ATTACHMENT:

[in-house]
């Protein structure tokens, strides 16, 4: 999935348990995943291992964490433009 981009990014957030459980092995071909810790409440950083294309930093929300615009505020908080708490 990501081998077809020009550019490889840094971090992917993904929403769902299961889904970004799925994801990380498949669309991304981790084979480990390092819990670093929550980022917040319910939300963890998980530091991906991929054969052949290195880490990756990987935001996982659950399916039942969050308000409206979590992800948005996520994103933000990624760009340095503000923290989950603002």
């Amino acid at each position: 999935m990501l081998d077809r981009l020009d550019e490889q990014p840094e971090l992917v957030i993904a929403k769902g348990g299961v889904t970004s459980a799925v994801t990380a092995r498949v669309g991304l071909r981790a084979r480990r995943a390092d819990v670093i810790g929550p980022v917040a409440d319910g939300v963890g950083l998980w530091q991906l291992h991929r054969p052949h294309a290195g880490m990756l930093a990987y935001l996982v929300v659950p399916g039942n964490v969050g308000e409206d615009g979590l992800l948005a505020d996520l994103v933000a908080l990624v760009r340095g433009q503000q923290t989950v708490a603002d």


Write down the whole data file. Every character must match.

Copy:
[in-house]
């Protein structure tokens, strides 16, 4: 999935348990995943291992964490433009 981009990014957030459980092995071909810790409440950083294309930093929300615009505020908080708490 990501081998077809020009550019490889840094971090992917993904929403769902299961889904970004799925994801990380498949669309991304981790084979480990390092819990670093929550980022917040319910939300963890998980530091991906991929054969052949290195880490990756990987935001996982659950399916039942969050308000409206979590992800948005996520994103933000990624760009340095503000923290989950603002």
């Amino acid at each position: 999935m990501l081998d077809r981009l020009d550019e490889q990014p840094e971090l992917v957030i993904a929403k769902g348990g299961v889904t970004s459980a799925v994801t990380a092995r498949v669309g991304l071909r981790a084979r480990r995943a390092d819990v670093i810790g929550p980022v917040a409440d319910g939300v963890g950083l998980w530091q991906l291992h991929r054969p052949h294309a290195g880490m990756l930093a990987y935001l996982v929300v659950p399916g039942n964490v969050g308000e409206d615009g979590l992800l948005a505020d996520l994103v933000a908080l990624v760009r340095g433009q503000q923290t989950v708490a603002d």